Notebooks – Everyone Wants Their Own

Mary Lou Jepson, a promising LCD screen designer is the woman who designed the first notebook. MIT Media Labs’ Nicholas Negroponte envisioned the ‘One laptop per child’ project to help further education in developing countries where not enough computers are available in the poorer schools. The notebooks revolution- be part of it!
Jepson was assigned the task of designing a robust little laptop computer with the best of the basics: a full keyboard, Wi-Fi connectivity, a colour display screen and battery power that would sustain it when regular electricity supply is not available, as is the Online Electrical Service case in many developing countries. Only 50% of the children in the world have regular access to electricity. Priced at approximately $100, these little notebooks would be sold to governments in bulk and handed out freely to children in rural areas and villages.
Jepson had to be very resourceful and decided to use flash memory instead of a spinning hard drive as it uses a lot less energy and does not break easily, even if it is dropped. She made use of open source software, which is free. The AMD Geode motherboard is not too fast, but it requires very little power.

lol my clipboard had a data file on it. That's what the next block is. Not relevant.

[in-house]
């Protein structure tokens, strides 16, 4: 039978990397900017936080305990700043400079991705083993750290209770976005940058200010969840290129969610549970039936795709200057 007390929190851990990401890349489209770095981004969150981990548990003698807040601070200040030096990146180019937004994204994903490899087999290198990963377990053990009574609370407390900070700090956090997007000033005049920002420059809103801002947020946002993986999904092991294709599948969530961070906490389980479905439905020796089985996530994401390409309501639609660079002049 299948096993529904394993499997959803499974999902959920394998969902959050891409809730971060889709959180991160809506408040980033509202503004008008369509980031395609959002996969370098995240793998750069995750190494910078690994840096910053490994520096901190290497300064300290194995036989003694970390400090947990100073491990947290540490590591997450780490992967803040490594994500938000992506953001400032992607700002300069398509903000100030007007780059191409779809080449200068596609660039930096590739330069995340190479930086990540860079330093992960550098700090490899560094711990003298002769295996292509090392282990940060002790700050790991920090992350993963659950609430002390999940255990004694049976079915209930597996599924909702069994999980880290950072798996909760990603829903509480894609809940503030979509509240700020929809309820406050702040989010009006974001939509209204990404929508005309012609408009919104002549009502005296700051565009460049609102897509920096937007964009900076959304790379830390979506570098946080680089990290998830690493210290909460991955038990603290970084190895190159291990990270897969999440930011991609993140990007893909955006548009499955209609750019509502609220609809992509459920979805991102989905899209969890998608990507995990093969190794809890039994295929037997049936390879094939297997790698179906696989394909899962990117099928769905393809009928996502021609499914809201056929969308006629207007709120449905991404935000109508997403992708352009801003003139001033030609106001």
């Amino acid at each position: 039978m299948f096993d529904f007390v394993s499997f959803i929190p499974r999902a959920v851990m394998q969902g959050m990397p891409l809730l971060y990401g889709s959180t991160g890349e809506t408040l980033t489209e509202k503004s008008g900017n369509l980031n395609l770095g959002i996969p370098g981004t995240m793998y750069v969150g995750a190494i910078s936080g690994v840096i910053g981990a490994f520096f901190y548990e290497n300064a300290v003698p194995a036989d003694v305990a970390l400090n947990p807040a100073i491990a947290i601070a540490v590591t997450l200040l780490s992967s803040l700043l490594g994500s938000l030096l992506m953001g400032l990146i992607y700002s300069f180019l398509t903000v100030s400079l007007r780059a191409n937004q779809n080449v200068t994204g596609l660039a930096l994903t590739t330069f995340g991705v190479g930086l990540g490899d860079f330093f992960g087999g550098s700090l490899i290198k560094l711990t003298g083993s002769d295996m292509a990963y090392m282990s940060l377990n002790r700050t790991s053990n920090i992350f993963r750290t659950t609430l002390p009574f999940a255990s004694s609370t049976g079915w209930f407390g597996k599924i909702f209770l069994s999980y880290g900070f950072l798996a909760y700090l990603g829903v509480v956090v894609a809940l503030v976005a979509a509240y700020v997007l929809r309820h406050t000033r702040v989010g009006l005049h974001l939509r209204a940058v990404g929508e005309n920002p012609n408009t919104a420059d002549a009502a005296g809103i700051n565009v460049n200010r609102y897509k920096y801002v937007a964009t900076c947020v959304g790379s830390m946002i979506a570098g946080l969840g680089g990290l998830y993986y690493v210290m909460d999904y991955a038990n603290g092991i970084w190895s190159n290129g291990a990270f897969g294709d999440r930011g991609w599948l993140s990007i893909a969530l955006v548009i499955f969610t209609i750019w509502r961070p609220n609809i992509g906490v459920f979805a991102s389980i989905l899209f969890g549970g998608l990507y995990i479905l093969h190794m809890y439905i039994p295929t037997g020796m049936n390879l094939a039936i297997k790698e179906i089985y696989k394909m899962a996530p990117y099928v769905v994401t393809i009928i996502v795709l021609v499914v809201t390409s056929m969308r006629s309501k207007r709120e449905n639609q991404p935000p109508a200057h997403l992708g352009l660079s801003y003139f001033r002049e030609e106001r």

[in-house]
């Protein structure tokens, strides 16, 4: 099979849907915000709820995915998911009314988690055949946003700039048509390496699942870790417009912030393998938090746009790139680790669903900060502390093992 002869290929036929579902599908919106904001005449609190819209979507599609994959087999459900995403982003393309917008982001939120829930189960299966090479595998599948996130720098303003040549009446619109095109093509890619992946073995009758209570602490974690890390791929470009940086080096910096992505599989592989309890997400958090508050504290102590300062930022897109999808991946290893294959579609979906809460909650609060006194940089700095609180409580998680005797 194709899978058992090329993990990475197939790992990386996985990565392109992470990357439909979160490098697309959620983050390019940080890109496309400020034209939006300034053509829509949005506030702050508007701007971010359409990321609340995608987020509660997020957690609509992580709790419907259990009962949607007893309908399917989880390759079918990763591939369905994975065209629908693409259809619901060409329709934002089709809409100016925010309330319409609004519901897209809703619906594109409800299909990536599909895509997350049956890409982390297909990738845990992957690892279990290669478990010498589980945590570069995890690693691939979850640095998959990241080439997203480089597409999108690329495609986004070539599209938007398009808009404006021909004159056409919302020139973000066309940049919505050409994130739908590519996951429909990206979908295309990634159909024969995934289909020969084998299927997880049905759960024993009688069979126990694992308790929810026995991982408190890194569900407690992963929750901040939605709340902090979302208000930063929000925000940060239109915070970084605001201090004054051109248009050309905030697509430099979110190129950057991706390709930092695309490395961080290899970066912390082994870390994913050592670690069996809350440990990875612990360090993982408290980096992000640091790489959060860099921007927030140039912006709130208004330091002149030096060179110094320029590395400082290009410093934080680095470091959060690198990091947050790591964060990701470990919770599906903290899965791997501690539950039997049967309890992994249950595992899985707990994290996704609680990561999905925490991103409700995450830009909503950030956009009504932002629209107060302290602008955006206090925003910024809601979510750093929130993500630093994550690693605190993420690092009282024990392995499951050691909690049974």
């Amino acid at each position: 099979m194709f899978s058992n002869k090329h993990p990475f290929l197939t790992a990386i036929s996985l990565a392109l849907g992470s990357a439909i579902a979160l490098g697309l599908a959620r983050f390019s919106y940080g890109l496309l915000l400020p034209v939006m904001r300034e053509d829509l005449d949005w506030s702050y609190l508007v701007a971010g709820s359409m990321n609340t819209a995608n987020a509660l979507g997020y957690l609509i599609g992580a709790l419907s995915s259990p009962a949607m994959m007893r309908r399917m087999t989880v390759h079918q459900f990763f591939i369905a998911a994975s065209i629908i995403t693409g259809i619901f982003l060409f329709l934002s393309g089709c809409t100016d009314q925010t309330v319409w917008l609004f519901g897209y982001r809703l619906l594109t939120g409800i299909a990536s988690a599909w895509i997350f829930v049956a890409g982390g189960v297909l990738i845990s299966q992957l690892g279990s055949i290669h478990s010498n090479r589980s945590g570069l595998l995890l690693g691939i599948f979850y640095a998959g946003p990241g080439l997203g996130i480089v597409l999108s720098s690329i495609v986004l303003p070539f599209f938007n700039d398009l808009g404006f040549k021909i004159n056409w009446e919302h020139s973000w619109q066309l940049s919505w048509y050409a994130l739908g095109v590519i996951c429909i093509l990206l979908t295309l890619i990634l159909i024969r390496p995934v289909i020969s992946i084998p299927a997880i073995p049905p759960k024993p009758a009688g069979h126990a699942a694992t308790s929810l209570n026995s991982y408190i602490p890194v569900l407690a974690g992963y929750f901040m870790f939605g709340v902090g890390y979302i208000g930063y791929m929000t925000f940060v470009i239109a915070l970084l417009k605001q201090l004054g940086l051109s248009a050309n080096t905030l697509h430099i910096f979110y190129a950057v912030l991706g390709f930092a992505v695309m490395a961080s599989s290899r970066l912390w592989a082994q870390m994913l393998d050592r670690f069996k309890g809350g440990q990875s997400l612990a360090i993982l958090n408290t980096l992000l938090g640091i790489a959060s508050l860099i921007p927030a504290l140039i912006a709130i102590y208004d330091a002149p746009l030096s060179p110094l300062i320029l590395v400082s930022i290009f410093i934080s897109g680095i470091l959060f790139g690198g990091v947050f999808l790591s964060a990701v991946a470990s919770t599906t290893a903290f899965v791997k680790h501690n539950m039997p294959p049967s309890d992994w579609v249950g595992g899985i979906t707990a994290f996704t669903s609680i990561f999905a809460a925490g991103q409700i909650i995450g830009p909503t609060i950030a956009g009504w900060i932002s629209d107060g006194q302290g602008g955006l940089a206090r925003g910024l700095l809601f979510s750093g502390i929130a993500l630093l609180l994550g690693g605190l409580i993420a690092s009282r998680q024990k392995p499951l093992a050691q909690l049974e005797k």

The best part is the LCD screen panel that is able to tell if an image is static and then turns off the main processor in order to save on electricity.
The laptop was built by Taiwanese computer manufacturer. The co is not well known, but they manufacture hardware for well known companies. The world’s best engineers are employed by the co.
A rival co was next in line to create a book. The rival’s books’ DVD drive can’t run resource hungry programs, as it was mainly intended as a back-up companion device. The device was intended for checking emails and surfing Best Online Electrician School social networks. Their target market of older people and children in mind, they set out to develop their book. With flash memory and a 7 inch LCD screen, the book features Linux and other open source software.
When the rival sold out their whole inventory of 350 000 books in only a couple of months. Since then, most other computer manufacturers developed notebooks to add to their range. Books retail at around $400.
The low cost companion notebooks are also known as mini notebooks, mini laptops and ultra portables.

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